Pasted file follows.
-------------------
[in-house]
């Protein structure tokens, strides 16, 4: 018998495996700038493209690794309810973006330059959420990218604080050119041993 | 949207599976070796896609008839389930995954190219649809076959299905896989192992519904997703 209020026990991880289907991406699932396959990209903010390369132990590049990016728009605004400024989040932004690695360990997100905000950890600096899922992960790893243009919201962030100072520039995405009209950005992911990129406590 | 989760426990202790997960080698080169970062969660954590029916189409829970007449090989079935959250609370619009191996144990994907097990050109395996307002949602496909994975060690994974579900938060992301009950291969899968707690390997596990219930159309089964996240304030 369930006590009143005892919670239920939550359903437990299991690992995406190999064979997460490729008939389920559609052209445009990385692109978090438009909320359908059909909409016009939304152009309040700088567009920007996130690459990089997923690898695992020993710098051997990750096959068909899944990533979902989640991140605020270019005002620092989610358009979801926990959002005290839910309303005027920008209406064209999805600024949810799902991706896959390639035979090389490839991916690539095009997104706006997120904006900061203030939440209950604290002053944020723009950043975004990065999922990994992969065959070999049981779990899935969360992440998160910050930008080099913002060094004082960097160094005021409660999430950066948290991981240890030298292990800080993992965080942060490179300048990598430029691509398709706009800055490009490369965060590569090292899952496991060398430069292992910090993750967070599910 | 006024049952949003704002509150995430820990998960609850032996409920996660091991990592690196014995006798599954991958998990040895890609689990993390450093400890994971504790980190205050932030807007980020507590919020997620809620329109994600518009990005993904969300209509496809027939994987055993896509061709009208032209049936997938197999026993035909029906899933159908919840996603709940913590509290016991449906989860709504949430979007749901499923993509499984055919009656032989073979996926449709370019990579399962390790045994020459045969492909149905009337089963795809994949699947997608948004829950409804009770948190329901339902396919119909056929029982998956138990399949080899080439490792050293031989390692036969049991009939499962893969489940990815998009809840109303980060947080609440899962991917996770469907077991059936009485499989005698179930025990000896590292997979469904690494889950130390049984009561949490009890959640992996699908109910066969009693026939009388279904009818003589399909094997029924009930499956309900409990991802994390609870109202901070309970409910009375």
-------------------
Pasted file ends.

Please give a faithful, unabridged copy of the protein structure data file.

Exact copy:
[in-house]
């Protein structure tokens, strides 16, 4: 018998495996700038493209690794309810973006330059959420990218604080050119041993 | 949207599976070796896609008839389930995954190219649809076959299905896989192992519904997703 209020026990991880289907991406699932396959990209903010390369132990590049990016728009605004400024989040932004690695360990997100905000950890600096899922992960790893243009919201962030100072520039995405009209950005992911990129406590 | 989760426990202790997960080698080169970062969660954590029916189409829970007449090989079935959250609370619009191996144990994907097990050109395996307002949602496909994975060690994974579900938060992301009950291969899968707690390997596990219930159309089964996240304030 369930006590009143005892919670239920939550359903437990299991690992995406190999064979997460490729008939389920559609052209445009990385692109978090438009909320359908059909909409016009939304152009309040700088567009920007996130690459990089997923690898695992020993710098051997990750096959068909899944990533979902989640991140605020270019005002620092989610358009979801926990959002005290839910309303005027920008209406064209999805600024949810799902991706896959390639035979090389490839991916690539095009997104706006997120904006900061203030939440209950604290002053944020723009950043975004990065999922990994992969065959070999049981779990899935969360992440998160910050930008080099913002060094004082960097160094005021409660999430950066948290991981240890030298292990800080993992965080942060490179300048990598430029691509398709706009800055490009490369965060590569090292899952496991060398430069292992910090993750967070599910 | 006024049952949003704002509150995430820990998960609850032996409920996660091991990592690196014995006798599954991958998990040895890609689990993390450093400890994971504790980190205050932030807007980020507590919020997620809620329109994600518009990005993904969300209509496809027939994987055993896509061709009208032209049936997938197999026993035909029906899933159908919840996603709940913590509290016991449906989860709504949430979007749901499923993509499984055919009656032989073979996926449709370019990579399962390790045994020459045969492909149905009337089963795809994949699947997608948004829950409804009770948190329901339902396919119909056929029982998956138990399949080899080439490792050293031989390692036969049991009939499962893969489940990815998009809840109303980060947080609440899962991917996770469907077991059936009485499989005698179930025990000896590292997979469904690494889950130390049984009561949490009890959640992996699908109910066969009693026939009388279904009818003589399909094997029924009930499956309900409990991802994390609870109202901070309970409910009375």